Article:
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The metabolic syndrome and retinal microvascular signs in a Japanese population: the Funagata study
  1. R Kawasaki1,
  2. J M Tielsch2,
  3. J J Wang3,
  4. T Y Wong4,
  5. P Mitchell3,
  6. Y Tano5,
  7. M Tominaga6,
  8. T Oizumi7,
  9. M Daimon7,
  10. T Kato7,
  11. S Kawata8,
  12. T Kayama8,
  13. H Yamashita1
  1. 1
    Department of Ophthalmology and Visual Science, Yamagata University Faculty of Medicine, Yamagata, Japan
  2. 2
    Department of Epidemiology, Johns Hopkins University Bloomberg School of Public Health, Baltimore, MD, USA
  3. 3
    University of Sydney Department of Ophthalmology (Centre for Vision Research, Westmead Millennium Institute), Sydney, Australia
  4. 4
    Centre for Eye Research Australia, University of Melbourne, Melbourne, Australia
  5. 5
    Department of Ophthalmology, Osaka University Medical School, Osaka, Japan
  6. 6
    Department of Laboratory Medicine, Yamagata University Faculty of Medicine, Yamagata, Japan
  7. 7
    Department of Neurology, Hematology, Metabolism, Endocrinology and Diabetology, Yamagata University Faculty of Medicine, Yamagata, Japan
  8. 8
    Yamagata University 21st Century COE Program Study Group, Yamagata University Faculty of Medicine, Yamagata, Japan
  1. R Kawasaki, 2-2-2 Iida-Nishi, Yamagata, Japan, 990-9585; ryok{at}


Aims: To determine the relationship of metabolic syndrome and its components with retinopathy and other retinal microvascular signs in a Japanese population.

Methods: The Funagata study recruited 1961 (53.3% of eligible) Japanese aged 35 or older. The metabolic syndrome was diagnosed primarily using definitions of the International Diabetes Federation. Retinopathy and retinal microvascular signs were assessed from fundus photographs. Retinal arteriolar and venular diameters were measured using a computer-assisted programme.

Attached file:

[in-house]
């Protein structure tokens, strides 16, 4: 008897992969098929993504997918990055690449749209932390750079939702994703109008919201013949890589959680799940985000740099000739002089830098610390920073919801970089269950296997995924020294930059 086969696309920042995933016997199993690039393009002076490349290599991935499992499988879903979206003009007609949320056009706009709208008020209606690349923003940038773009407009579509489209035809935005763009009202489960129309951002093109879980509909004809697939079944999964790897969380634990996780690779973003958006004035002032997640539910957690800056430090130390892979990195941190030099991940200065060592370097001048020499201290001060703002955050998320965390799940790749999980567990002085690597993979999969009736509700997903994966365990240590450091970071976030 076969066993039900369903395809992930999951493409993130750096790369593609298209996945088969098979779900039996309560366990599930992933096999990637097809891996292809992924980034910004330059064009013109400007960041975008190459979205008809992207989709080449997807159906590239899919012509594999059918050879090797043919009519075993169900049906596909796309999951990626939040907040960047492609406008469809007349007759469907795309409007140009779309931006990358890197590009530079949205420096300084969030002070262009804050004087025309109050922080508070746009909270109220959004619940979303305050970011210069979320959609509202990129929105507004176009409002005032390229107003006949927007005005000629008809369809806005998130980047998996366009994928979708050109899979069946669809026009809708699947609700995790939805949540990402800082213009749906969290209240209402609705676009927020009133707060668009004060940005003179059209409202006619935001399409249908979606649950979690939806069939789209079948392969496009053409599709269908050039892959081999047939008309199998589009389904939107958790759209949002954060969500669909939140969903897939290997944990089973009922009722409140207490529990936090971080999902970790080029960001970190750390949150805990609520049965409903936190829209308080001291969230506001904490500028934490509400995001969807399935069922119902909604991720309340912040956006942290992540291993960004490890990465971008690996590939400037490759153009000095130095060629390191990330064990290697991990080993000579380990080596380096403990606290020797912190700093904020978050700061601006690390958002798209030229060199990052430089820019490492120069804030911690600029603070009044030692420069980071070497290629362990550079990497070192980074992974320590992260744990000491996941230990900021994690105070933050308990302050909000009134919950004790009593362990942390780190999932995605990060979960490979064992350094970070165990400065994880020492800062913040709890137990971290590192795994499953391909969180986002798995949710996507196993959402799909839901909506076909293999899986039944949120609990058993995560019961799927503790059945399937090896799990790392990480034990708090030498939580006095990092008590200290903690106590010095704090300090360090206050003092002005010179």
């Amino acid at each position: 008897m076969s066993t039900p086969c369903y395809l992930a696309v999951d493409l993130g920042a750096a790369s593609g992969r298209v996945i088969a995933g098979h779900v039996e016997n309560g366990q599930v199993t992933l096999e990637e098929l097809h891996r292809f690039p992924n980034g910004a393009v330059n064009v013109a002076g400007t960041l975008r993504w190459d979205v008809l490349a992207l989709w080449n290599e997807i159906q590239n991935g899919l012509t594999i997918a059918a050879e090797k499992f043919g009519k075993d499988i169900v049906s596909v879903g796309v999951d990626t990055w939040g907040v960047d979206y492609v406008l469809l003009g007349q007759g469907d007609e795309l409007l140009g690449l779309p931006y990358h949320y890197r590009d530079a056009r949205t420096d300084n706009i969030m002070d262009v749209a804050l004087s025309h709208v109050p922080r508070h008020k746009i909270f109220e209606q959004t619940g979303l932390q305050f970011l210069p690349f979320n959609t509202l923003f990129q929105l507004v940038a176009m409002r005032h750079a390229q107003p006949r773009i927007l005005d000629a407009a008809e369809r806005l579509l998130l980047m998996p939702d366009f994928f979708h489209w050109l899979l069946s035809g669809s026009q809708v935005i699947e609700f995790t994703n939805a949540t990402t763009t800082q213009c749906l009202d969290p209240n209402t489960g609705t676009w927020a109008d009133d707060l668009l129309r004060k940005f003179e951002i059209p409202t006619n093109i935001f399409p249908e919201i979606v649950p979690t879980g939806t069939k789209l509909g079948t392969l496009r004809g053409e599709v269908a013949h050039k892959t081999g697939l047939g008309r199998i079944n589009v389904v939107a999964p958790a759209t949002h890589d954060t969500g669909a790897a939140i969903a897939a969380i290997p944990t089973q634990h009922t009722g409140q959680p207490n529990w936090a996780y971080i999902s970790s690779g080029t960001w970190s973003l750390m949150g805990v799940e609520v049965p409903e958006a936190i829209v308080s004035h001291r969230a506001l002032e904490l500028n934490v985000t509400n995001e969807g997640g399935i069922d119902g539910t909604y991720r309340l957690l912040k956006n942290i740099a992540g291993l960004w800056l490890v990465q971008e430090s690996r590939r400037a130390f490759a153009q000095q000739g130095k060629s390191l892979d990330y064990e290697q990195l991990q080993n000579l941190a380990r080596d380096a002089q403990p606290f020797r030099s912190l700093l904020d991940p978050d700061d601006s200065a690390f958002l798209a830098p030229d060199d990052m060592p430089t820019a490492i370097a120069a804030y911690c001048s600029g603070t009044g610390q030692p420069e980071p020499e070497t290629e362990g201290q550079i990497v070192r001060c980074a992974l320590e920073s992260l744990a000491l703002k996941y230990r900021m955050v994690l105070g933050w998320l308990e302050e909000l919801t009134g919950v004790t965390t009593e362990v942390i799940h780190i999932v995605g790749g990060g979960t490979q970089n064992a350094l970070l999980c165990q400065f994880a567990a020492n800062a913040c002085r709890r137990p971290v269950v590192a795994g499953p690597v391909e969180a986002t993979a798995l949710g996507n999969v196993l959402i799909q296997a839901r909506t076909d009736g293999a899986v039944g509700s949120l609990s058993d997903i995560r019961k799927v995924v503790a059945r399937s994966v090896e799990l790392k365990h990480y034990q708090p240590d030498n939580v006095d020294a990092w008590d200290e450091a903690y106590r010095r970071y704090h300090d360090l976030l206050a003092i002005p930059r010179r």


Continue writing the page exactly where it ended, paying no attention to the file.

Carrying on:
Results: Data were available for analysis in 1638 persons for retinopathy and retinal microvascular signs and 921 persons for retinal vessel diameters. Various components of the metabolic syndrome were associated with retinal microvascular signs: a larger waist circumference was associated with wider venular diameter and retinopathy lesions; a higher blood pressure level was associated with focal arteriolar narrowing, arteriovenous nicking, enhanced arteriolar wall reflex and narrower arteriolar diameter; and a higher triglyceride level was associated with enhanced arteriolar wall reflex. Overall, persons with the metabolic syndrome were more likely to have retinopathy (odds ratio 1.64, 95% CI: 1.02 to 2.64) and wider venular diameter 4.69 μm (95% CI: 1.20 to 8.19 μm) than persons without the metabolic syndrome.

Conclusion: We report associations of metabolic syndrome components with retinopathy and wider venular diameter in Japanese adults. These data suggest that metabolic abnormalities, indicated by metabolic syndrome components, are associated with microvascular changes in the retina. There was no synergistic effect of the metabolic syndrome on retinal microvascular changes beyond its individual components.

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  • Competing interests: None.

  • Funding: This study was supported by the 21st Century Centre of Excellence Project, the Japanese Society for the Promotion of Science, Tokyo, Japan (Yamagata University: No. F03 “Molecular Epidemiological Study Utilizing the Regional Characteristics”).

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